I went through hell with her. Emotionally, physically, every kind of -ally you can think of. I was there. Gripped on for dear life. Looking back, I know I was depressed during my pregnancy with her. Weighed down with an unresolved postpartum depression from my first pregnancy. Cleft defects often happen within the first 6-8 weeks of pregnancy. Before I even knew I was pregnant our angel was already awaiting us with a huge surprise all her own.

Where am I going with all of this?

I’m filling you in on how hard it is to be a NICU parent of a premature baby. What kind of challenges we face. How it doesn’t all end when we step out of the sterile nursery where our children spent their first days, months, or possibly year. We worry when things come up – anything – about it being related to something that happened at birth – is this because of such and such? She’s got a cold. How will this affect her airway? Should I let her sleep on her back if she’s so congested? What if she stops breathing? And so the monster is fed.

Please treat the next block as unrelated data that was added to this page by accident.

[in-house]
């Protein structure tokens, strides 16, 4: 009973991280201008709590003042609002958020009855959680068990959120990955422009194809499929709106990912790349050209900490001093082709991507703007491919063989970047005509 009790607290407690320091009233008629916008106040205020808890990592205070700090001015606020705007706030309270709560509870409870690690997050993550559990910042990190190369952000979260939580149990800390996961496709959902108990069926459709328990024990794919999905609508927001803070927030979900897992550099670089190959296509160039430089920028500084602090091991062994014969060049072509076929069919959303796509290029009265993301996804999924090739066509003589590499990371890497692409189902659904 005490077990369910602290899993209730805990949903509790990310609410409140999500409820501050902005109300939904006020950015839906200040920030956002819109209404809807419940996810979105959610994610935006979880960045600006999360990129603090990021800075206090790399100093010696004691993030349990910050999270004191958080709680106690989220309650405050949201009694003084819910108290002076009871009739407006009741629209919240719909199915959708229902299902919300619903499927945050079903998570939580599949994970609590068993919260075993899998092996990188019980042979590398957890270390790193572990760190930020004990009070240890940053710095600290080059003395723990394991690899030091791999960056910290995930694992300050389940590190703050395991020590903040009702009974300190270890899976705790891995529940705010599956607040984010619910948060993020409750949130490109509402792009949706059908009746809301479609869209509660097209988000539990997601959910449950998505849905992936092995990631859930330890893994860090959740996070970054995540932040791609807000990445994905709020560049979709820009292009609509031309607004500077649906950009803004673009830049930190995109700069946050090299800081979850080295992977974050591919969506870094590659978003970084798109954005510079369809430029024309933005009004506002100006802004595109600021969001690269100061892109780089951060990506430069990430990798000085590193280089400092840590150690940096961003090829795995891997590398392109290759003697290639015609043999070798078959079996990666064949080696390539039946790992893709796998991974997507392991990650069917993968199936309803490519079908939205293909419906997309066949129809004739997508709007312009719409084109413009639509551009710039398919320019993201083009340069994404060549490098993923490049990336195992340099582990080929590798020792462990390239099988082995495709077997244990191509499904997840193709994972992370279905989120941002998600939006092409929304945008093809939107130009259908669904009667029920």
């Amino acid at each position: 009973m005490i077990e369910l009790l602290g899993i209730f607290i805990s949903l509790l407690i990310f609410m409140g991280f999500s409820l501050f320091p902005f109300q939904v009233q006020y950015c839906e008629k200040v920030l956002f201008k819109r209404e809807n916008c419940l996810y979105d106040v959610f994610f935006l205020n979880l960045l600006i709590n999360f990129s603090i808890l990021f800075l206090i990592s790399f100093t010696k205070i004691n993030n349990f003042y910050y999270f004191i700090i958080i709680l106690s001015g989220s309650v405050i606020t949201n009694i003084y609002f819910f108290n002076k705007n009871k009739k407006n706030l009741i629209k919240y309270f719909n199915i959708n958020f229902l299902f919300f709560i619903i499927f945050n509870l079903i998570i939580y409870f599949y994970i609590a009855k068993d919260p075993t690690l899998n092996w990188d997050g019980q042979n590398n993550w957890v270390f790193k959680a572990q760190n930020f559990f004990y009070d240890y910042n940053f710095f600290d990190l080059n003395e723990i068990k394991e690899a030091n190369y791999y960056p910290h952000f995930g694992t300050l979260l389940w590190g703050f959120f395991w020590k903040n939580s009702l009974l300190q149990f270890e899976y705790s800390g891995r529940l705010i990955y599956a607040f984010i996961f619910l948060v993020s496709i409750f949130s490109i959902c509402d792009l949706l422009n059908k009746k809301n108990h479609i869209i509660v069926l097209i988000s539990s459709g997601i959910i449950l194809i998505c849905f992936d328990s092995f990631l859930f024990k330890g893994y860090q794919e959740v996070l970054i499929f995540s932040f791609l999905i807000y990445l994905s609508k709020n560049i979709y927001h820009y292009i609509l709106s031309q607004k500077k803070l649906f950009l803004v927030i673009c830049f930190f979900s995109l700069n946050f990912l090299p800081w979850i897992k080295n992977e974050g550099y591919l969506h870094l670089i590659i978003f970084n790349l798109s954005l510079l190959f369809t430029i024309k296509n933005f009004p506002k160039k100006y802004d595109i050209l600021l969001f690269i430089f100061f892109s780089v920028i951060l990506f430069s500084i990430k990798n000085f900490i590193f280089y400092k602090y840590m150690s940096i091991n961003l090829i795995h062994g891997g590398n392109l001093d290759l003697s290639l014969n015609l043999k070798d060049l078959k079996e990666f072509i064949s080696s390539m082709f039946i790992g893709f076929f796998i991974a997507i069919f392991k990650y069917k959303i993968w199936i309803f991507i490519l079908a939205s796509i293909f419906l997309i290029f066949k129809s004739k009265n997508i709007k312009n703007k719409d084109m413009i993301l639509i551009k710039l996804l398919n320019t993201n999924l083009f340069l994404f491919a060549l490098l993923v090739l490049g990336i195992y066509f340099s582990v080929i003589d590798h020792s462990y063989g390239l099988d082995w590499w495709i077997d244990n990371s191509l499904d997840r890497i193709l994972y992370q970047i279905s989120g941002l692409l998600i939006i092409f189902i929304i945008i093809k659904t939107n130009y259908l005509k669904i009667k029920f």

But on the flip side I am truly amazed at how often I manage to deny the monster his food. How often I am able to keep a cool head and maneuver my way around the big issues. I remember time B.C. (Before Charlotte). I would watch shows filled with parents of special needs kids. Amazed I would wonder where on earth they found the emotional stamina to wake up in the morning and face another day knowing the challenges that lay in store. But they did and I do. I look forward to her giggles. I look forward to her playful eyes, her hugs, her kisses, her tantrums, her excited babbling when her bus is about to arrive. And sometimes I want to cry. But mostly I want to rejoice. God has gifted me a perfect Angel and one day, in HIS time, I will understand her perfectly.